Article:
Warren Buffett’s Apple bet is worth $158 billion or 22% of Berkshire Hathaway’s total market value. The investor gave 5 reasons why he doesn’t care about the size of the bet.

Warren Buffett’s Apple bet is worth 8 billion or 22% of Berkshire Hathaway’s total market value.  The investor gave 5 reasons why he doesn’t care about the size of the bet.

Warren Buffett.AP pictures

  • Warren Buffett on Saturday defended the size of Berkshire Hathaway’s $158 billion stake in Apple.

  • The investor hailed the iPhone maker’s economy, loyal fans, stock buybacks and promising outlook.

  • Buffett hailed Apple as a better company than any of Berkshire’s many subsidiaries.

Warren Buffett’s Apple bet has jumped nearly 40% this year to $158 billion, or 22% of Berkshire Hathaway’s total market capitalization of $720 billion.

The legendary Berkshire investor and CEO dismissed concerns that the bet is now out of proportion at his company’s annual shareholder meeting on Saturday.

He outlined five reasons why he’s more than happy with the size of the investment and isn’t worried about being too focused on a single stock. They ranged from Apple’s business model and brand power to its predictability and penchant for stock buybacks.

apple of his eye

Berkshire spent around $36 billion between 2016 and 2018 to amass a 5.4% stake in Apple. It cashed in around 9% of the position in 2020, bringing its cost base down to $31 billion. He’s only tweaked the stake since then, meaning he’s earned about five times his money on paper.

Buffett’s first defense of his stake in the iPhone maker — by far the largest position in his stock portfolio — was that it’s not that big if you look at Berkshire as a whole.

“Apple does not represent 35% of Berkshire’s portfolio,” he said. “Berkshire’s portfolio includes rail, energy, Garanimals, you name it, See’s Candy.”

In other words, Buffett sees Apple as one of Berkshire’s many business interests. These range from stakes in public companies like Coca-Cola and Kraft Heinz, to its wholly-owned subsidiaries like Geico, Duracell and the BNSF railroad.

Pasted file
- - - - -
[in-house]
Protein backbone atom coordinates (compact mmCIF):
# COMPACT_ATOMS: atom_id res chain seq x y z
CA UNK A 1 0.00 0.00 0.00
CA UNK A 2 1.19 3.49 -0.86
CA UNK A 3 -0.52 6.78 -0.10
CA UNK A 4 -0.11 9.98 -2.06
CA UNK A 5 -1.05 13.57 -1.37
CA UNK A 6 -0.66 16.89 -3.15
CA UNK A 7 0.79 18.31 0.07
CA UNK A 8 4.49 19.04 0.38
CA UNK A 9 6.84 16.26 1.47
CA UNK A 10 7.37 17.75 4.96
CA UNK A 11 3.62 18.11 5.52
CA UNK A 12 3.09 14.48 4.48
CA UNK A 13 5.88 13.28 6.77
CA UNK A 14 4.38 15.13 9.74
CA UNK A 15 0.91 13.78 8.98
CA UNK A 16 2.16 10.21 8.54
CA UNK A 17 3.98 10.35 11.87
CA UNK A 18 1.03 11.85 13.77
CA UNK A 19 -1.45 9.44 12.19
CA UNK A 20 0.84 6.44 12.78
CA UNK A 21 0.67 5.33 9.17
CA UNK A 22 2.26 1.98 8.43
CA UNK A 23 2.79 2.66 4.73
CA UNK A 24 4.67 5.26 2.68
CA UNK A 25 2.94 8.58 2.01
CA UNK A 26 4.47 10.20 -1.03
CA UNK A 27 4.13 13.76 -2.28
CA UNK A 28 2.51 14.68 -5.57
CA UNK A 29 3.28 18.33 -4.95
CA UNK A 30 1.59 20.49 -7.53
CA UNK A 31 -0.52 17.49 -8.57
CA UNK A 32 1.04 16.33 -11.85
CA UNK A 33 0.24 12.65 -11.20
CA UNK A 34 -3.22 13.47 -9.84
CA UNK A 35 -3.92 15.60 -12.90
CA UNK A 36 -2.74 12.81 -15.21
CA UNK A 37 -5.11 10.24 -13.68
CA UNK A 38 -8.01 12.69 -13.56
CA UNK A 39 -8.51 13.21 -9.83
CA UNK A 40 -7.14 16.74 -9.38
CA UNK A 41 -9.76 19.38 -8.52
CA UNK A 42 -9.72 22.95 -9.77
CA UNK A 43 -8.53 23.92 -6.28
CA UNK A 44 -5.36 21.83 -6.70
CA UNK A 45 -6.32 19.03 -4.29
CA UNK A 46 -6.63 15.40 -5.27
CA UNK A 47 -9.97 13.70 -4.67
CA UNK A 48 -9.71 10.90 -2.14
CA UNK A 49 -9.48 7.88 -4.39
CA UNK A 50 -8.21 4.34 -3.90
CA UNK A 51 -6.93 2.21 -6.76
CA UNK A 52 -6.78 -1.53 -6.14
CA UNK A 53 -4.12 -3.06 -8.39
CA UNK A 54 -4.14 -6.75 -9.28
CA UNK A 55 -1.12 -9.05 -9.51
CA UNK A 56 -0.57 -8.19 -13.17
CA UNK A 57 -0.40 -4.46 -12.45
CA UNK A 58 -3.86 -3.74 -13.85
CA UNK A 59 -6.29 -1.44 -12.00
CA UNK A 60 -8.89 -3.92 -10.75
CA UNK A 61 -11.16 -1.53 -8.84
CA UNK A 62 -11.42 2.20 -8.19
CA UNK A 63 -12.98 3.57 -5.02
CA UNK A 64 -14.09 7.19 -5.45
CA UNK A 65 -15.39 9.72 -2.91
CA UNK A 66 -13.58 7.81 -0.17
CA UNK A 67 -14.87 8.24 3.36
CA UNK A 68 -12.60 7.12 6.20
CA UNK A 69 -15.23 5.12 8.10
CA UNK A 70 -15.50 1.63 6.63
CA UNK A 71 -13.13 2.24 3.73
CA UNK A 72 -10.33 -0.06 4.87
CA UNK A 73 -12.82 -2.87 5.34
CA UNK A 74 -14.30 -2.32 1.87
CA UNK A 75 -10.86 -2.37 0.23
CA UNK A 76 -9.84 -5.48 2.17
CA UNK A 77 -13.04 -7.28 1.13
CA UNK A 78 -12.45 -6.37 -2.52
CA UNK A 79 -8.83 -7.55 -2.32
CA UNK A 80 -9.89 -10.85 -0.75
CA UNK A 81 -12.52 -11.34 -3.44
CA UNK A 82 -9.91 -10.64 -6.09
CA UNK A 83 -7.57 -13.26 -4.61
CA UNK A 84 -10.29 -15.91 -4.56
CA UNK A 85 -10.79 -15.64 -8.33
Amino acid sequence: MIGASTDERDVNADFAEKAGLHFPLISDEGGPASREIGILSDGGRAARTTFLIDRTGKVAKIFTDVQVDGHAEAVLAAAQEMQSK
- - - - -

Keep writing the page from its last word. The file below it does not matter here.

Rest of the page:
The investor’s second response to claims that it is over-indexed in Apple stocks was to say that it is a superior company to each of Berkshire’s subsidiaries.

“It happens to be a better business than any we own,” he said. “Our railroad is a very good business. It’s not as good as Apple’s business.”

Buffett also pointed to another benefit of owning Apple stock: stock buybacks. The tech titan’s stock buybacks have boosted Berkshire’s stake from 5.4% at the end of 2018 to 5.8% today, without Buffett and his team having to spend a dime.

“The good thing about Apple is that we can go up,” he said.

The Berkshire chief noted that an additional part of Apple’s value is its appeal to customers. He gave a theoretical example of someone having to choose between parting with a second $35,000 car or their $1,500 iPhone.

“If they had to give up a second car or give up their iPhone, they would give up their second car,” he said.

Finally, Buffet pitted his confidence in Apple’s medium-term prospects against his deep uncertainty about the outlook for the US auto industry.

“I think I know where Apple will be in five or ten years,” he said. “I don’t know where automakers will be in five or ten years.”

Buffett has highlighted some of Apple’s other strengths in the past. For example, he praised CEO Tim Cook’s management skills and global knowledge, and pointed to the tremendous value and usefulness that Apple devices offer customers.

Read the original article on Business Insider


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